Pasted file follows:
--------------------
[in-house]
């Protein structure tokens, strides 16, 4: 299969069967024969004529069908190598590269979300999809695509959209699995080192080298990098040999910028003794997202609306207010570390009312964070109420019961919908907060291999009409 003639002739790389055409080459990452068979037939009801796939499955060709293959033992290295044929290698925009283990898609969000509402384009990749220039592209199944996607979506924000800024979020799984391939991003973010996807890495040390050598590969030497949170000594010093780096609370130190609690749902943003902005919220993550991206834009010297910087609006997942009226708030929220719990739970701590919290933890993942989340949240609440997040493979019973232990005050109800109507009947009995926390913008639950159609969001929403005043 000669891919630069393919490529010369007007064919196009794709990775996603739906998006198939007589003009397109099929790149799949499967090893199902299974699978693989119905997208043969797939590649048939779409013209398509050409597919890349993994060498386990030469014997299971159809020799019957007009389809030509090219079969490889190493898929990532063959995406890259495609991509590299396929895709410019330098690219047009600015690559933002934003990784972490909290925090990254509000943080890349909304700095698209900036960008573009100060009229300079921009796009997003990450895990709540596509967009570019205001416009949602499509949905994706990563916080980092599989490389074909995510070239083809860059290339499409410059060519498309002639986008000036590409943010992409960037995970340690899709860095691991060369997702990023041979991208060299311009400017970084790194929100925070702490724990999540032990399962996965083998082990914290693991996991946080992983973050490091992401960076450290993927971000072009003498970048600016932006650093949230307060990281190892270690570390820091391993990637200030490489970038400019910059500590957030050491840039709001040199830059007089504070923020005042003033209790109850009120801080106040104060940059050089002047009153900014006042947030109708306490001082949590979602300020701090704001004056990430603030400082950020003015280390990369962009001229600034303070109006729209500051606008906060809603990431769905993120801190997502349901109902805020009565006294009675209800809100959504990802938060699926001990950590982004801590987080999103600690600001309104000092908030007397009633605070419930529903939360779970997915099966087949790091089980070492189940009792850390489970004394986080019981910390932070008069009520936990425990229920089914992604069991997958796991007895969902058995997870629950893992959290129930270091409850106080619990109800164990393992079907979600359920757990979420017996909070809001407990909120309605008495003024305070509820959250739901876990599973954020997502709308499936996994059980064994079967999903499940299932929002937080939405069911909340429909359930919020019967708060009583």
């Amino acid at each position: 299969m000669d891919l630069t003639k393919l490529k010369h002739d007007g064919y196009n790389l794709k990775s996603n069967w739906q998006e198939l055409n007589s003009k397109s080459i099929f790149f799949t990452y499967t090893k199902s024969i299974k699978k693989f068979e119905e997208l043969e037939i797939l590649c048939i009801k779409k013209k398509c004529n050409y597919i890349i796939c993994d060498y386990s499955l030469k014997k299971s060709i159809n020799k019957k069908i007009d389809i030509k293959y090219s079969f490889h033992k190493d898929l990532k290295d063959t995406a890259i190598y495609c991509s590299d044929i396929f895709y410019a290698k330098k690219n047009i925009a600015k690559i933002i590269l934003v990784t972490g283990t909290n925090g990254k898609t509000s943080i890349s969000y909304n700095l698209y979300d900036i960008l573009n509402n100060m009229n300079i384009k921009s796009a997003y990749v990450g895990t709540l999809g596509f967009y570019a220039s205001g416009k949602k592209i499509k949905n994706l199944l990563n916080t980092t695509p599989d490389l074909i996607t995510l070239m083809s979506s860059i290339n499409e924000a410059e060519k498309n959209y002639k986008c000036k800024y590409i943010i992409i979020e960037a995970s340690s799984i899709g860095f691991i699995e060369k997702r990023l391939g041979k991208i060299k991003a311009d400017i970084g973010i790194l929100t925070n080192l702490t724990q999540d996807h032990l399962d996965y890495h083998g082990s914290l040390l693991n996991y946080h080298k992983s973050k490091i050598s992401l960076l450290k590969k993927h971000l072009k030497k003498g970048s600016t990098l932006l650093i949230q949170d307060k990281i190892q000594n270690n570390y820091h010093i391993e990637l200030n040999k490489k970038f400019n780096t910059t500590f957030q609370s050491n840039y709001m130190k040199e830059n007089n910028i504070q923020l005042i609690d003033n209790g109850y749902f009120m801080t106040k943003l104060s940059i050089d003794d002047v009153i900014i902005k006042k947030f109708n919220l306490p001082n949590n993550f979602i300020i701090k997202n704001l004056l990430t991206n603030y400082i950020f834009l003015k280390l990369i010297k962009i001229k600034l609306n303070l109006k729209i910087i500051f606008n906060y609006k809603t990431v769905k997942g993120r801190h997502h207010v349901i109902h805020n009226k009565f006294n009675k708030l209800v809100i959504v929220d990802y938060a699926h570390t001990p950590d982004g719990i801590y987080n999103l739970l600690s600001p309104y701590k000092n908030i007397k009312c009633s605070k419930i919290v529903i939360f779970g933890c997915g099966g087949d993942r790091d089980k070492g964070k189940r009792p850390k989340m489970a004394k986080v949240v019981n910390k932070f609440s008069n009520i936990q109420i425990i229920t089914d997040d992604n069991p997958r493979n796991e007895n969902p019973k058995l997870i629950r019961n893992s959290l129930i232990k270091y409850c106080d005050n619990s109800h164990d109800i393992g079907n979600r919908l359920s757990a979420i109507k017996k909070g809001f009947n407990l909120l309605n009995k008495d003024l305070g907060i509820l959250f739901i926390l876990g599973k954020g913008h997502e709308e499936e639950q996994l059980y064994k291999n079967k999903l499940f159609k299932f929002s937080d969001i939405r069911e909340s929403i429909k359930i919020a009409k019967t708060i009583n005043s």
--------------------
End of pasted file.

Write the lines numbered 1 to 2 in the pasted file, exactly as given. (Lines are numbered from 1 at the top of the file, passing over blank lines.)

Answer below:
[in-house]
């Protein structure tokens, strides 16, 4: 299969069967024969004529069908190598590269979300999809695509959209699995080192080298990098040999910028003794997202609306207010570390009312964070109420019961919908907060291999009409 003639002739790389055409080459990452068979037939009801796939499955060709293959033992290295044929290698925009283990898609969000509402384009990749220039592209199944996607979506924000800024979020799984391939991003973010996807890495040390050598590969030497949170000594010093780096609370130190609690749902943003902005919220993550991206834009010297910087609006997942009226708030929220719990739970701590919290933890993942989340949240609440997040493979019973232990005050109800109507009947009995926390913008639950159609969001929403005043 000669891919630069393919490529010369007007064919196009794709990775996603739906998006198939007589003009397109099929790149799949499967090893199902299974699978693989119905997208043969797939590649048939779409013209398509050409597919890349993994060498386990030469014997299971159809020799019957007009389809030509090219079969490889190493898929990532063959995406890259495609991509590299396929895709410019330098690219047009600015690559933002934003990784972490909290925090990254509000943080890349909304700095698209900036960008573009100060009229300079921009796009997003990450895990709540596509967009570019205001416009949602499509949905994706990563916080980092599989490389074909995510070239083809860059290339499409410059060519498309002639986008000036590409943010992409960037995970340690899709860095691991060369997702990023041979991208060299311009400017970084790194929100925070702490724990999540032990399962996965083998082990914290693991996991946080992983973050490091992401960076450290993927971000072009003498970048600016932006650093949230307060990281190892270690570390820091391993990637200030490489970038400019910059500590957030050491840039709001040199830059007089504070923020005042003033209790109850009120801080106040104060940059050089002047009153900014006042947030109708306490001082949590979602300020701090704001004056990430603030400082950020003015280390990369962009001229600034303070109006729209500051606008906060809603990431769905993120801190997502349901109902805020009565006294009675209800809100959504990802938060699926001990950590982004801590987080999103600690600001309104000092908030007397009633605070419930529903939360779970997915099966087949790091089980070492189940009792850390489970004394986080019981910390932070008069009520936990425990229920089914992604069991997958796991007895969902058995997870629950893992959290129930270091409850106080619990109800164990393992079907979600359920757990979420017996909070809001407990909120309605008495003024305070509820959250739901876990599973954020997502709308499936996994059980064994079967999903499940299932929002937080939405069911909340429909359930919020019967708060009583």